And Oscar Wilde: he’s finally at the stage now earning greater and more respect than he ever has been. The prince of bohemian, the patron saint of students and artists pretty much everywhere, as big around the world as almost any English-language writer; one of the most popular artists in history in many countries, including Japan. And there is something about his kindliness of spirit. Then there’s wit, and he was a gracious, generous, and most extraordinary man. He was also the greatest essayist of all time, often forgotten.

So I think I will take a little bit of Oscar, a little bit of Waugh and al little bit of P.G Wodehouse, and I’d call myself Evelyn G. Waughhouse.

Who are your literary heroes? If you have any, how deeply have you studied their work? One of the best writing teachers in the world Roy Peter Clark calls the careful examination of another writer’s work “x-ray reading.” In his book by the same name he dissects 25 great works of literature to show you how it’s done.

Copying the works of your favorite writers is great practice, but reading and savoring their work with x-ray glasses is probably the most important thing you can do to reach new heights as a writer. Sadly, this kind of reading is becoming a lost art.

Ben Yagoda writes in in his excellent book How to Not Write Bad, that the one-word version to learning how to become a good writer is simply “Read”:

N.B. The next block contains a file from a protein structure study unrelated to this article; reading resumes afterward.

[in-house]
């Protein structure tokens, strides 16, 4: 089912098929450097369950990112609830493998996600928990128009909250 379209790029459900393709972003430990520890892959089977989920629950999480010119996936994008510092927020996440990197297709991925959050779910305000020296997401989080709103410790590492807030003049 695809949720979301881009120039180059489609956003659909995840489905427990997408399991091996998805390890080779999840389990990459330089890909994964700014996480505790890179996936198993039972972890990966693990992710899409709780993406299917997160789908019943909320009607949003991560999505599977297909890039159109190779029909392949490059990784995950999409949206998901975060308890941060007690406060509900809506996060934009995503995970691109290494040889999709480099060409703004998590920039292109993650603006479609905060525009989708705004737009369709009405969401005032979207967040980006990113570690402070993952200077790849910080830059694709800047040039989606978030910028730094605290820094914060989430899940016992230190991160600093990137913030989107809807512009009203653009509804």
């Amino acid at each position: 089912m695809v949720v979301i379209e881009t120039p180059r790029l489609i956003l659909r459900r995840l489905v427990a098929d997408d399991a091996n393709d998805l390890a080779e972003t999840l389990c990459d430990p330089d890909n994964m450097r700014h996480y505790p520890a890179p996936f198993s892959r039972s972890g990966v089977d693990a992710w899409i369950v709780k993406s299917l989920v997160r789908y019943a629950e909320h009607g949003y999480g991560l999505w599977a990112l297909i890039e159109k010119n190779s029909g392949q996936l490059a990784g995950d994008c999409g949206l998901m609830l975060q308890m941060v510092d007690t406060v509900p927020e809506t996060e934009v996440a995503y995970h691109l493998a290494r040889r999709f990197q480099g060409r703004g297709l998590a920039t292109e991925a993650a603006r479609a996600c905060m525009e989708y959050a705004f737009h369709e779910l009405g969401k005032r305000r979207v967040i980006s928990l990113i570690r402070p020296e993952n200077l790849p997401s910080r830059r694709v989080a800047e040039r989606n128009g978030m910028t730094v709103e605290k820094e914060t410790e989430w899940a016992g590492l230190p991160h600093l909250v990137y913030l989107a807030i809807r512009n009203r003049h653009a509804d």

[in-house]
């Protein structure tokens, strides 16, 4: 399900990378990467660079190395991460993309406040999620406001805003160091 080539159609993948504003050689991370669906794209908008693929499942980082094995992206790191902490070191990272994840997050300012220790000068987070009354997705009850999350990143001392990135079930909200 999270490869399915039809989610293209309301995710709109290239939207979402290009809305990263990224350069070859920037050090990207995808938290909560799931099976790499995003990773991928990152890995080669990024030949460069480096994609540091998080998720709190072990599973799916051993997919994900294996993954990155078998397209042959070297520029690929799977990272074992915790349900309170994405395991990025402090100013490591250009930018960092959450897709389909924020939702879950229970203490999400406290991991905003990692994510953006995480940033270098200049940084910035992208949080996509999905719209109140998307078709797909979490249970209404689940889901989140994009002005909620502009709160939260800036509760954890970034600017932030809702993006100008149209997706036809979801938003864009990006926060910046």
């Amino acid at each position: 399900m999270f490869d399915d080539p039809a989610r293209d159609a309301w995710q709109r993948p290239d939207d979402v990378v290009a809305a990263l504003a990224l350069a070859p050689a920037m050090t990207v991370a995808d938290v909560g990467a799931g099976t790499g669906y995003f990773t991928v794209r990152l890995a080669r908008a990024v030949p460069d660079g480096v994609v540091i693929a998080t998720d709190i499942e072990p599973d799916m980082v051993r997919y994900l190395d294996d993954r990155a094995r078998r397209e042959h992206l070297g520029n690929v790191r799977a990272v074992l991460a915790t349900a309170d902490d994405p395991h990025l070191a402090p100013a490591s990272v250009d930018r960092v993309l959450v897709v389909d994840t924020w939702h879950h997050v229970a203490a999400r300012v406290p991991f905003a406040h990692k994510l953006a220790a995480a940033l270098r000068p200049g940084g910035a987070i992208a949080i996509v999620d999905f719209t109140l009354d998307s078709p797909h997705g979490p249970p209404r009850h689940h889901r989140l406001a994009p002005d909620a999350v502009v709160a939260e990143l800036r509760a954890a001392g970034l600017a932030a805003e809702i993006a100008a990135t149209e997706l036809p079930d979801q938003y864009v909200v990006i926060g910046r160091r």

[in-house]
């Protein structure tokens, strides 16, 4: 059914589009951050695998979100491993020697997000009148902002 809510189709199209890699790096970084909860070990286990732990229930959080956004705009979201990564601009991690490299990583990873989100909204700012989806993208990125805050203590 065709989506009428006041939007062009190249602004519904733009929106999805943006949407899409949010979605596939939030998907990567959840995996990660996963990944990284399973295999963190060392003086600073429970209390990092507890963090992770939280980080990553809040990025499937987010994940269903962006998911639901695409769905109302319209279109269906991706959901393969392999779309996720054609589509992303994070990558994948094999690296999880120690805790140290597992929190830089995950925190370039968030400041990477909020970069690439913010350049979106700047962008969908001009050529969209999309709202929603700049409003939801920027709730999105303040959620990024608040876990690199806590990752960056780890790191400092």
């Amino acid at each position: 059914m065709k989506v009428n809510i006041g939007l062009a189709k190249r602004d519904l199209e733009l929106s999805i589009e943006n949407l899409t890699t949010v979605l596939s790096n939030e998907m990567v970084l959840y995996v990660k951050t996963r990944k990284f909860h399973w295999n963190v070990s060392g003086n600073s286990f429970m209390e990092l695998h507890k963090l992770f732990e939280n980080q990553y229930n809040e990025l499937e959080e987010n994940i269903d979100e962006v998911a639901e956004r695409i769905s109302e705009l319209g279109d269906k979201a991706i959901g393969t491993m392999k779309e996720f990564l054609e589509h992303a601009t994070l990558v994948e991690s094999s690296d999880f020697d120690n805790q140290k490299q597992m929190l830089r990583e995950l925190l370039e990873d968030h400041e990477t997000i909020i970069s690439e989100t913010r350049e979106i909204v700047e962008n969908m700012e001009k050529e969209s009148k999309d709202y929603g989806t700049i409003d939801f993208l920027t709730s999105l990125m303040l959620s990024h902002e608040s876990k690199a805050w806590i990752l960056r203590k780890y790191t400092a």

That one word refers to two things. The first is a big-picture deal: about the least quick of all possible fixes. But hear me out for a minute. Almost without exception, good writers read widely and frequently. By osmosis, they learn from the reading an incalculable amount about vocabulary, spelling, punctuation, style, rhythm, tone, and other crucial writing matters. They also pick up general random information, which also turns out to be important if you want to be a good, or even not-bad, writer.

Stephen Fry’s Novel Writing Advice Practical Takeaways:

  1. Write every day, regardless how you feel.
  2. “Write drunk; edit sober.”
  3. Copy out passages word-by-word from your favorite writers.
  4. Learn the art of “x-ray reading.”

Books Mentioned:

Apps Mentioned:

References   [ + ]

3. “Between the idea, And the reality. Between the motion, And the ac. Falls the Shadow”― T.S. Eliot
4. Who said, “good artists borrow; great artists steal”? :
5. Tadié, J-Y. (Euan Cameron, trans.) Marcel Proust: A life. New York: Penguin Putnam, 2000.